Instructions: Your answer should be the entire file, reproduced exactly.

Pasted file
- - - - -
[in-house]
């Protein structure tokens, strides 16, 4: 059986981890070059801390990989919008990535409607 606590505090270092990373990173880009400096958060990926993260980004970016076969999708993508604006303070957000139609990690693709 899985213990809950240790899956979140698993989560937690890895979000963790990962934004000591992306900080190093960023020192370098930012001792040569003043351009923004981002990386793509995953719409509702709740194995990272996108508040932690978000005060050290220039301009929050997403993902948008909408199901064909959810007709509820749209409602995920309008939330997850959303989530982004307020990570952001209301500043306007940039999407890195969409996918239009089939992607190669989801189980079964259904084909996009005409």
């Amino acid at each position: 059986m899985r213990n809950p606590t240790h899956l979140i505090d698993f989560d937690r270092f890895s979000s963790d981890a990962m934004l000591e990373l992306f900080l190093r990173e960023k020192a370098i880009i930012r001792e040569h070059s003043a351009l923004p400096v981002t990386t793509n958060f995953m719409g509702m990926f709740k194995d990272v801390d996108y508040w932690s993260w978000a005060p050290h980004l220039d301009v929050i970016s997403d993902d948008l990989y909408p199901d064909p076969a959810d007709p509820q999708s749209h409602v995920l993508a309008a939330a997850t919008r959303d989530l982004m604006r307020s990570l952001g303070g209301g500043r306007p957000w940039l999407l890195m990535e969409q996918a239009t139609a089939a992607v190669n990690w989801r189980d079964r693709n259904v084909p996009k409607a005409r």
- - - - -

[in-house]
């Protein structure tokens, strides 16, 4: 059986981890070059801390990989919008990535409607 606590505090270092990373990173880009400096958060990926993260980004970016076969999708993508604006303070957000139609990690693709 899985213990809950240790899956979140698993989560937690890895979000963790990962934004000591992306900080190093960023020192370098930012001792040569003043351009923004981002990386793509995953719409509702709740194995990272996108508040932690978000005060050290220039301009929050997403993902948008909408199901064909959810007709509820749209409602995920309008939330997850959303989530982004307020990570952001209301500043306007940039999407890195969409996918239009089939992607190669989801189980079964259904084909996009005409």
């Amino acid at each position: 059986m899985r213990n809950p606590t240790h899956l979140i505090d698993f989560d937690r270092f890895s979000s963790d981890a990962m934004l000591e990373l992306f900080l190093r990173e960023k020192a370098i880009i930012r001792e040569h070059s003043a351009l923004p400096v981002t990386t793509n958060f995953m719409g509702m990926f709740k194995d990272v801390d996108y508040w932690s993260w978000a005060p050290h980004l220039d301009v929050i970016s997403d993902d948008l990989y909408p199901d064909p076969a959810d007709p509820q999708s749209h409602v995920l993508a309008a939330a997850t919008r959303d989530l982004m604006r307020s990570l952001g303070g209301g500043r306007p957000w940039l999407l890195m990535e969409q996918a239009t139609a089939a992607v190669n990690w989801r189980d079964r693709n259904v084909p996009k409607a005409r």